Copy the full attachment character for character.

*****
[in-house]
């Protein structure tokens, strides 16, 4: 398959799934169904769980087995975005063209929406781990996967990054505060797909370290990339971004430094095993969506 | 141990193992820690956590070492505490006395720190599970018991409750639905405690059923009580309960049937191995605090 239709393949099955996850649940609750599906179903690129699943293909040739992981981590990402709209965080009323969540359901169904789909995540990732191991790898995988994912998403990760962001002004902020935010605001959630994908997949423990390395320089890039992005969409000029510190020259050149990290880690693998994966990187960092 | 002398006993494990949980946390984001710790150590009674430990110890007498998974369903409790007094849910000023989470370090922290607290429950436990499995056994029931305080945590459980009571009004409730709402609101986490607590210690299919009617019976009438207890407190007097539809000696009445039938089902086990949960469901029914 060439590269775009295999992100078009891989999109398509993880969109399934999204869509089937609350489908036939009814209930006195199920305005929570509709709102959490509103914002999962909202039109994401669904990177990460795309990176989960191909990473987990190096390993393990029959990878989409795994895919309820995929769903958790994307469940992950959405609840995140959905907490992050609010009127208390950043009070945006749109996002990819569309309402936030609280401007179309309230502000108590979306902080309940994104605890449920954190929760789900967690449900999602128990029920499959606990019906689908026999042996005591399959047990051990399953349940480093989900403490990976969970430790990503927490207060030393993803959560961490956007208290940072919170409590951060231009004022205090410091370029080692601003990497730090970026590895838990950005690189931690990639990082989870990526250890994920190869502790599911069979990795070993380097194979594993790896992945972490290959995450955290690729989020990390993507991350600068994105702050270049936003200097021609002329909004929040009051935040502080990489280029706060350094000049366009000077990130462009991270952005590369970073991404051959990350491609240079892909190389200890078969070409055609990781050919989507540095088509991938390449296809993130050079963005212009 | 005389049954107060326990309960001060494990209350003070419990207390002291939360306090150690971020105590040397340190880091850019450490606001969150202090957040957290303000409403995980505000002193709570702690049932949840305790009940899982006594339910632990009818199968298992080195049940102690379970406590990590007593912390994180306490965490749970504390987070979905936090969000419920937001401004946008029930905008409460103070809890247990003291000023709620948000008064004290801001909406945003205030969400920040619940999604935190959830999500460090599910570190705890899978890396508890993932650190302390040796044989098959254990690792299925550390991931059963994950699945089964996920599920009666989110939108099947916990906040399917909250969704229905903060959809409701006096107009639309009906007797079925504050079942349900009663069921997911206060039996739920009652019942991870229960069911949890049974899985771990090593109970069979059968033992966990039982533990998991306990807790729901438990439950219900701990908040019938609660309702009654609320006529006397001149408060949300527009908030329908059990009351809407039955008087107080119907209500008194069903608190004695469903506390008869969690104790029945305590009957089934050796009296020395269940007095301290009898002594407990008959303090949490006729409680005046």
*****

[in-house]
């Protein structure tokens, strides 16, 4: 398959799934169904769980087995975005063209929406781990996967990054505060797909370290990339971004430094095993969506 | 141990193992820690956590070492505490006395720190599970018991409750639905405690059923009580309960049937191995605090 239709393949099955996850649940609750599906179903690129699943293909040739992981981590990402709209965080009323969540359901169904789909995540990732191991790898995988994912998403990760962001002004902020935010605001959630994908997949423990390395320089890039992005969409000029510190020259050149990290880690693998994966990187960092 | 002398006993494990949980946390984001710790150590009674430990110890007498998974369903409790007094849910000023989470370090922290607290429950436990499995056994029931305080945590459980009571009004409730709402609101986490607590210690299919009617019976009438207890407190007097539809000696009445039938089902086990949960469901029914 060439590269775009295999992100078009891989999109398509993880969109399934999204869509089937609350489908036939009814209930006195199920305005929570509709709102959490509103914002999962909202039109994401669904990177990460795309990176989960191909990473987990190096390993393990029959990878989409795994895919309820995929769903958790994307469940992950959405609840995140959905907490992050609010009127208390950043009070945006749109996002990819569309309402936030609280401007179309309230502000108590979306902080309940994104605890449920954190929760789900967690449900999602128990029920499959606990019906689908026999042996005591399959047990051990399953349940480093989900403490990976969970430790990503927490207060030393993803959560961490956007208290940072919170409590951060231009004022205090410091370029080692601003990497730090970026590895838990950005690189931690990639990082989870990526250890994920190869502790599911069979990795070993380097194979594993790896992945972490290959995450955290690729989020990390993507991350600068994105702050270049936003200097021609002329909004929040009051935040502080990489280029706060350094000049366009000077990130462009991270952005590369970073991404051959990350491609240079892909190389200890078969070409055609990781050919989507540095088509991938390449296809993130050079963005212009 | 005389049954107060326990309960001060494990209350003070419990207390002291939360306090150690971020105590040397340190880091850019450490606001969150202090957040957290303000409403995980505000002193709570702690049932949840305790009940899982006594339910632990009818199968298992080195049940102690379970406590990590007593912390994180306490965490749970504390987070979905936090969000419920937001401004946008029930905008409460103070809890247990003291000023709620948000008064004290801001909406945003205030969400920040619940999604935190959830999500460090599910570190705890899978890396508890993932650190302390040796044989098959254990690792299925550390991931059963994950699945089964996920599920009666989110939108099947916990906040399917909250969704229905903060959809409701006096107009639309009906007797079925504050079942349900009663069921997911206060039996739920009652019942991870229960069911949890049974899985771990090593109970069979059968033992966990039982533990998991306990807790729901438990439950219900701990908040019938609660309702009654609320006529006397001149408060949300527009908030329908059990009351809407039955008087107080119907209500008194069903608190004695469903506390008869969690104790029945305590009957089934050796009296020395269940007095301290009898002594407990008959303090949490006729409680005046």